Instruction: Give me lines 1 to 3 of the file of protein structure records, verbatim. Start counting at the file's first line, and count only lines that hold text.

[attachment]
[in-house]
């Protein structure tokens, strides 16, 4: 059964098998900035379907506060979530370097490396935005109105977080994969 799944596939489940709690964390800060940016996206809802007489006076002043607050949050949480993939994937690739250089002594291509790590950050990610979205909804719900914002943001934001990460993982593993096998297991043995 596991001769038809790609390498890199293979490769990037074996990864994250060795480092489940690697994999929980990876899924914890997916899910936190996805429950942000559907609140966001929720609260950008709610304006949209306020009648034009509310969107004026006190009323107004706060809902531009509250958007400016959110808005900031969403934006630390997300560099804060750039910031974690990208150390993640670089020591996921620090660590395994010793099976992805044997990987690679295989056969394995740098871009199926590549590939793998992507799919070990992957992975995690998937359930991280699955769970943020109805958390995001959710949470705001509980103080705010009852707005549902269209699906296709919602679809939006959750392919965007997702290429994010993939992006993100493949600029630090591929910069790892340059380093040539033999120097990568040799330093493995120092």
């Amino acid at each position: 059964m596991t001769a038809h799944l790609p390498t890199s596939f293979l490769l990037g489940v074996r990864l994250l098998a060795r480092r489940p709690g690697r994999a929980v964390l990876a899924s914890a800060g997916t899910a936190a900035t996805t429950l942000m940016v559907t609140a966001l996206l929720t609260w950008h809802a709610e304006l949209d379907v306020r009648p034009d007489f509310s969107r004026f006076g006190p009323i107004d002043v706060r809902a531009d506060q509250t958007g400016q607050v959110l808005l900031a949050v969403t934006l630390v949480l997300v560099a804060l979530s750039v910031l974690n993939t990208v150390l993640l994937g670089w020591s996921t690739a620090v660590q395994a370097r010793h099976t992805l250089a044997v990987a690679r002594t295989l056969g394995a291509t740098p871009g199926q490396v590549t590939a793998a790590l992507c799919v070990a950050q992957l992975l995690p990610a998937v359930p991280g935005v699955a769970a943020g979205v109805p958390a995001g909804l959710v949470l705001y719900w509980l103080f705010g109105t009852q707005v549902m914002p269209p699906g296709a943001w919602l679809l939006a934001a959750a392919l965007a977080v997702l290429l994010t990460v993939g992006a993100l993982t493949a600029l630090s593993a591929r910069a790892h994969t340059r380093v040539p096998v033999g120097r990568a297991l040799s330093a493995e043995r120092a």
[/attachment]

[in-house]
């Protein structure tokens, strides 16, 4: 059964098998900035379907506060979530370097490396935005109105977080994969 799944596939489940709690964390800060940016996206809802007489006076002043607050949050949480993939994937690739250089002594291509790590950050990610979205909804719900914002943001934001990460993982593993096998297991043995 596991001769038809790609390498890199293979490769990037074996990864994250060795480092489940690697994999929980990876899924914890997916899910936190996805429950942000559907609140966001929720609260950008709610304006949209306020009648034009509310969107004026006190009323107004706060809902531009509250958007400016959110808005900031969403934006630390997300560099804060750039910031974690990208150390993640670089020591996921620090660590395994010793099976992805044997990987690679295989056969394995740098871009199926590549590939793998992507799919070990992957992975995690998937359930991280699955769970943020109805958390995001959710949470705001509980103080705010009852707005549902269209699906296709919602679809939006959750392919965007997702290429994010993939992006993100493949600029630090591929910069790892340059380093040539033999120097990568040799330093493995120092």
């Amino acid at each position: 059964m596991t001769a038809h799944l790609p390498t890199s596939f293979l490769l990037g489940v074996r990864l994250l098998a060795r480092r489940p709690g690697r994999a929980v964390l990876a899924s914890a800060g997916t899910a936190a900035t996805t429950l942000m940016v559907t609140a966001l996206l929720t609260w950008h809802a709610e304006l949209d379907v306020r009648p034009d007489f509310s969107r004026f006076g006190p009323i107004d002043v706060r809902a531009d506060q509250t958007g400016q607050v959110l808005l900031a949050v969403t934006l630390v949480l997300v560099a804060l979530s750039v910031l974690n993939t990208v150390l993640l994937g670089w020591s996921t690739a620090v660590q395994a370097r010793h099976t992805l250089a044997v990987a690679r002594t295989l056969g394995a291509t740098p871009g199926q490396v590549t590939a793998a790590l992507c799919v070990a950050q992957l992975l995690p990610a998937v359930p991280g935005v699955a769970a943020g979205v109805p958390a995001g909804l959710v949470l705001y719900w509980l103080f705010g109105t009852q707005v549902m914002p269209p699906g296709a943001w919602l679809l939006a934001a959750a392919l965007a977080v997702l290429l994010t990460v993939g992006a993100l993982t493949a600029l630090s593993a591929r910069a790892h994969t340059r380093v040539p096998v033999g120097r990568a297991l040799s330093a493995e043995r120092a």